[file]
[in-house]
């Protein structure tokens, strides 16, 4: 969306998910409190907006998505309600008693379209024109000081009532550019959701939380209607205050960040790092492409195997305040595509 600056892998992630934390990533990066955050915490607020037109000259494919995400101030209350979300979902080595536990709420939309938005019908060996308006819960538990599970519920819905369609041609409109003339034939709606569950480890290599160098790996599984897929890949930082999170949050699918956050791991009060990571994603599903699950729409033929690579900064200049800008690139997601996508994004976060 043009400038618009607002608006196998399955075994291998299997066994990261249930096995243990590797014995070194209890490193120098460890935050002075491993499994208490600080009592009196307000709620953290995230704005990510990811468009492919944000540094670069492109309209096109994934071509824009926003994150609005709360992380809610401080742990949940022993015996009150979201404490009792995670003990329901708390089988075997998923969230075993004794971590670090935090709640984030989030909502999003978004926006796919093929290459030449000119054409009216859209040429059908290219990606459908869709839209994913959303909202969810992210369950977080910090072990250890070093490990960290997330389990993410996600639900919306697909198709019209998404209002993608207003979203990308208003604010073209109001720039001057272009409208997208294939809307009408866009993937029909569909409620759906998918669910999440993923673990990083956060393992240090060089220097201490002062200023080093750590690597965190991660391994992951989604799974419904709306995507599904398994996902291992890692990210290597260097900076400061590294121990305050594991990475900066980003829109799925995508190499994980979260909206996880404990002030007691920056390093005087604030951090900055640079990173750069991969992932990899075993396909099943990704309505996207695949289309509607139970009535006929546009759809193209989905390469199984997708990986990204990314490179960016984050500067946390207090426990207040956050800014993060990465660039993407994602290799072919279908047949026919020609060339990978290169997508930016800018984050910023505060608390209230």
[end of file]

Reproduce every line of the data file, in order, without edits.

[in-house]
């Protein structure tokens, strides 16, 4: 969306998910409190907006998505309600008693379209024109000081009532550019959701939380209607205050960040790092492409195997305040595509 600056892998992630934390990533990066955050915490607020037109000259494919995400101030209350979300979902080595536990709420939309938005019908060996308006819960538990599970519920819905369609041609409109003339034939709606569950480890290599160098790996599984897929890949930082999170949050699918956050791991009060990571994603599903699950729409033929690579900064200049800008690139997601996508994004976060 043009400038618009607002608006196998399955075994291998299997066994990261249930096995243990590797014995070194209890490193120098460890935050002075491993499994208490600080009592009196307000709620953290995230704005990510990811468009492919944000540094670069492109309209096109994934071509824009926003994150609005709360992380809610401080742990949940022993015996009150979201404490009792995670003990329901708390089988075997998923969230075993004794971590670090935090709640984030989030909502999003978004926006796919093929290459030449000119054409009216859209040429059908290219990606459908869709839209994913959303909202969810992210369950977080910090072990250890070093490990960290997330389990993410996600639900919306697909198709019209998404209002993608207003979203990308208003604010073209109001720039001057272009409208997208294939809307009408866009993937029909569909409620759906998918669910999440993923673990990083956060393992240090060089220097201490002062200023080093750590690597965190991660391994992951989604799974419904709306995507599904398994996902291992890692990210290597260097900076400061590294121990305050594991990475900066980003829109799925995508190499994980979260909206996880404990002030007691920056390093005087604030951090900055640079990173750069991969992932990899075993396909099943990704309505996207695949289309509607139970009535006929546009759809193209989905390469199984997708990986990204990314490179960016984050500067946390207090426990207040956050800014993060990465660039993407994602290799072919279908047949026919020609060339990978290169997508930016800018984050910023505060608390209230």